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Weekly ICE cotton: Ends Down On Weak Export Sales; G20 Meet Eyed

24 Jun 2019 8:07 am
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MUMBAI (Commoditiesontrol) – Cotton prices on the Intercontinental Exchange ended down during the week led by weak export sales data and the July options expiry, erasing gains made in the run-up to the Group of 20 countries meeting.

The most active December cotton contract ended down 7.2% to 65.56 cents per lb. The July contract also ended down 7.2% at 61.19 cents per lb. The July contract fell to a low of 60.27 cents this week, levels last seen in April 2016. Volumes in the December contract plunged sharply to 7,779 compared with 22,419 a week ago.

Prices were firm for the first three days of the week as the cotton market initially took cues from the grain market which was on an uptrend.

The US Department of Agriculture’s planting progress data up to June 16 released on Monday was also satisfactory. The data showed that the 15 states had planted 89% of the crop compared with 95% a year ago. Despite the uncertain weather conditions, Texas had finished planting 86% of cotton and Georgia had finished 96% plantings compared with 92% a year ago.

On Tuesday, prices surged as US President Donald Trump tweeted that there could be “extended talks” between him and his Chinese counterpart Xi Jinping at the G20 meeting this week. The tweet raised hopes that the severed trade ties between the two countries could be on the mend and thus leading to a trade deal and higher demand of US commodities.

However, prices erased gains and slid after the disappointing weekly export sales data for the week ended June 13 released on Thursday. Data showed net sales reductions of the old crop at 119,300 RB—the lowest during the year, compared with sales of 75,100 a week ago. Increases were reported for India (15,600 RB), Mexico (5,300 RB), and Egypt (5,100 RB), while reductions were seen for Turkey (84,600 RB) and China (69,900 RB). For the 2019-2020 crop, net sales of 221,800 RB were primarily for Turkey (98,200 RB), China (49,400 RB), El Salvador (22,500 RB), and Guatemala (15,800 RB).

Exports were down 11% on week at 321,200 with destinations primarily to India (59,200 RB), Turkey (55,700 RB), Vietnam (55,400 RB), China (36,000 RB), and Bangladesh (22,900 RB). Net sales of the high-grade Pima stood at 4,000 RB.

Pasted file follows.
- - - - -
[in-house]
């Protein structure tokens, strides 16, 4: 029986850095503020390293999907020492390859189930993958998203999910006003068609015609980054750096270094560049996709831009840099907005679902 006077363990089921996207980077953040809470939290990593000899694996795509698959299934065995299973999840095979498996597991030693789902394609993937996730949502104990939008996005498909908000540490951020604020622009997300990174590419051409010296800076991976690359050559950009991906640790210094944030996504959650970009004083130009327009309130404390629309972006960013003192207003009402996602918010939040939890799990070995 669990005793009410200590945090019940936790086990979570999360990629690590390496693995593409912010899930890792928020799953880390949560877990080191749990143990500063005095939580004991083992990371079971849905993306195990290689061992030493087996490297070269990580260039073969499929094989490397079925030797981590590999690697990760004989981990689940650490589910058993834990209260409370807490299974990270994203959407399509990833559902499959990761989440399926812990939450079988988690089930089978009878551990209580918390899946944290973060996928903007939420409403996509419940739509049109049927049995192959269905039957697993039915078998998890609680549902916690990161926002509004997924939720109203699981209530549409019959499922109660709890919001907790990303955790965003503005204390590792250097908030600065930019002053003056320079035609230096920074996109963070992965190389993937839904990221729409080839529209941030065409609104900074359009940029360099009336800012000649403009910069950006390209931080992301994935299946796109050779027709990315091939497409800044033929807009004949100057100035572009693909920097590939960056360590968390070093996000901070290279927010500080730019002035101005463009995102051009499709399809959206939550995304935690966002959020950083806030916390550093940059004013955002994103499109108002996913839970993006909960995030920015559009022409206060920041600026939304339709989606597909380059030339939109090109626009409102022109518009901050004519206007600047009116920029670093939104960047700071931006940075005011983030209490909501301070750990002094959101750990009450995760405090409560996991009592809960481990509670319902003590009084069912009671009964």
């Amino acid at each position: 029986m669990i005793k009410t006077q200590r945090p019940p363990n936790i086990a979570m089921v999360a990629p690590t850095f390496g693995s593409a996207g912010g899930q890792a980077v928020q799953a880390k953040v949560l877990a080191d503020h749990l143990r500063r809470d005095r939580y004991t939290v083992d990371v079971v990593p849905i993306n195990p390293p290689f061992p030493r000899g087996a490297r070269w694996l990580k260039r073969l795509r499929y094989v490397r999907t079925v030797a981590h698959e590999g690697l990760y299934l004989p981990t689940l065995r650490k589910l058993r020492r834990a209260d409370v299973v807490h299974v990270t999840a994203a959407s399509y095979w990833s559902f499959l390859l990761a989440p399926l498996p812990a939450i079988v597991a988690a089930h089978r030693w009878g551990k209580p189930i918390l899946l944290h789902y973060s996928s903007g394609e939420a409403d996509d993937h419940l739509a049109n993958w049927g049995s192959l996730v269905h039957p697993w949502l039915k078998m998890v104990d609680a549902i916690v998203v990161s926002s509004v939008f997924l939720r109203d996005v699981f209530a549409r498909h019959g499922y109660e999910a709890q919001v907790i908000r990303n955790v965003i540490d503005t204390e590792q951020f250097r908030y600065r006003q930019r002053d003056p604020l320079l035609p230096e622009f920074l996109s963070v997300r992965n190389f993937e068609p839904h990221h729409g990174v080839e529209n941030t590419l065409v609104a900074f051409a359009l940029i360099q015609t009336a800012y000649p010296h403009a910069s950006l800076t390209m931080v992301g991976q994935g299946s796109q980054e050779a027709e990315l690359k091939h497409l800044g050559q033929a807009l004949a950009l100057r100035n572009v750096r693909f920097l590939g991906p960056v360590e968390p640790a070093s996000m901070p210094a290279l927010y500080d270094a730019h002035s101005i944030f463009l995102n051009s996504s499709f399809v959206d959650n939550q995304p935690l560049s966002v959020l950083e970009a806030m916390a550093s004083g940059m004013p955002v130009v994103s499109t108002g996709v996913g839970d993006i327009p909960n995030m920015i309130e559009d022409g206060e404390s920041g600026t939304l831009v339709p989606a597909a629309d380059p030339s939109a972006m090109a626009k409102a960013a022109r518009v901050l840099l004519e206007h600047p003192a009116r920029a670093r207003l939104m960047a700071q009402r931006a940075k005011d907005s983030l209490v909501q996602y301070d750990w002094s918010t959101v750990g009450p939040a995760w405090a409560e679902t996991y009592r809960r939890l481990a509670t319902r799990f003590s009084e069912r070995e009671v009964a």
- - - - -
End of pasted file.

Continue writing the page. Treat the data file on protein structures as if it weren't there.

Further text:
Meanwhile, China has been selling over 9,000 tonnes of cotton almost every day from its state reserves this week to make up for lack of US cotton as the stalemate between the two countries continues.

Prices were also volatile ahead of the expiry of the July contract on Monday.

Data released by the US Commodities Futures Trading Commission data for the week to May 21 showed managed money traders were net short by 144 positions taking their total net short positions to 30,385. Open interest for the week stood at 223,317, down 52,648 on the week.

Traders will now watch out for the planted acres report that will be released on Friday. A Bloomberg survey has projected 2019-20 US cotton plantings at 13.74 million acres as compared to 14.10 million acres estimated by the USDA for 2018-19.

The G20 meeting and the outcome of the Trump-Xi meeting will also be of importance for further cues on cotton.

As per market sources there may be more cancellation in US export sales in coming weeks and shipments are also not keeping pace with required monthly target required to achieve USDA target sales which mean US ending stock will be revised again upwards. Further US planting pace is satisfactory indicating US crop around 22 million bales about 20% more than last year. These factors are likely to keep price depressed going forward.

But technically the market is oversold and hopes of US-Chian trade talks and Us planting report may lead to short covering which may help the market recover in the short term from the current level before resuming downtrend again. The immediate support and resistance for the December contract are seen at 65.06 cents and 66.51 cents respectively.

(Commoditiescontrol Bureau)


       
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